* Pratt to outline fix for combustor liner - source
* New liner design expected to go into production this year - source
* Problem more acute in India due to pollution, weather extremes
By Aditi Shah
NEW DELHI, Oct 17 (Reuters) - U.S. airplane engine maker Pratt & Whitney is close to outlining a fix for problems with the combustion chamber lining in its new Geared Turbofan (GTF) engines, which have hit deliveries of Airbus A320neo planes, a person aware of the issue told Reuters.
Pratt & Whitney, owned by United Technologies, has had three teething issues with its GTF engines for the Airbus planes. It has fixed problems with the fan blade and an oil seal, but now faces production backlogs.
A third issue, with the combustion chamber lining, has been particularly problematic in India due to pollution and extreme weather conditions.
Indian airlines IndiGo and privately-owned GoAir are among the biggest customers for the A320neo planes, with about 30 between them today and around 500 on order.
A new design for the combustion chamber liner, to specifically address Indian conditions, is being tested, the person said, and is expected to go into production later this year. Once approved it will be fitted on all GTF engines, added the person, who asked not to be named as the tests are ongoing.
Pratt & Whitney said it is working with airline operators to fix the issues, noting that new and overhauled engines have incorporated improvements since March.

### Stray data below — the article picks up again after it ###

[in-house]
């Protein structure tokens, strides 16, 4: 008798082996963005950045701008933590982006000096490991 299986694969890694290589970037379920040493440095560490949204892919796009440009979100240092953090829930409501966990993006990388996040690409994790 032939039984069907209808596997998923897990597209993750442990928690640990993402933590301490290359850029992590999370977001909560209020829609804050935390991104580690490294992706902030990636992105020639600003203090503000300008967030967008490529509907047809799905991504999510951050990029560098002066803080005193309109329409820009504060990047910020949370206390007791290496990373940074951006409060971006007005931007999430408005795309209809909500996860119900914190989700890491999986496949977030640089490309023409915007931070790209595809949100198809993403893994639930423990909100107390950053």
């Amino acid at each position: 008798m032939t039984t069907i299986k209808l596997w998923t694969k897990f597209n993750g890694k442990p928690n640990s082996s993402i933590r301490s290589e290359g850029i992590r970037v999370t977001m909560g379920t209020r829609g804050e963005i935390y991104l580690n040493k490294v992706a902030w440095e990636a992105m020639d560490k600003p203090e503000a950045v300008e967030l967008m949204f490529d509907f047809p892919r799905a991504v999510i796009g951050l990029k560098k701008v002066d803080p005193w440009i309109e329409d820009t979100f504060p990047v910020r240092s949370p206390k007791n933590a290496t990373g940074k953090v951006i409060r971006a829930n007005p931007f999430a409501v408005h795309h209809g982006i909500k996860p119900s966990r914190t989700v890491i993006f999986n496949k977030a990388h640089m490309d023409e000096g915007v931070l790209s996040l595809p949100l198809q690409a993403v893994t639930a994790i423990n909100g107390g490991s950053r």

The issues with the GTF engines have grounded several of the revamped A320neo planes. In India alone, IndiGo and GoAir have grounded as many as 12 planes at one point, and cancelled dozens of flights.
A lack of spare engines kept some planes out of action for long periods, the person said. Pratt & Whitney said it has increased the supply of spares and speeded up overhauls.
“The engines have yet to go through a full life-cycle, so while Pratt has developed fixes for the fan blade and oil seal and is close on the combustor, there’s no saying what may give next as the engines go through more wear and tear,” an aviation industry source said.
Airbus CEO Tom Enders told the engine maker in July to “work harder” to address the problems and bring the situation back to normal.
United Technologies - whose engines compete with those from CFM International, a tie-up between General Electric and France’s Safran - has invested $10 billion in developing the GTF engines. It reports third-quarter results next week.
IndiGo parent InterGlobe Aviation warned in July that new plane delivery delays were affecting profit margins, adding it was having to lease planes to make up the shortfall.
India’s aviation regulator has stepped up inspections of A320neos using Pratt & Whitney engines after the issues faced by IndiGo and GoAir. (Additional reporting by Euan Rocha in Mumbai; Editing by Ian Geoghegan)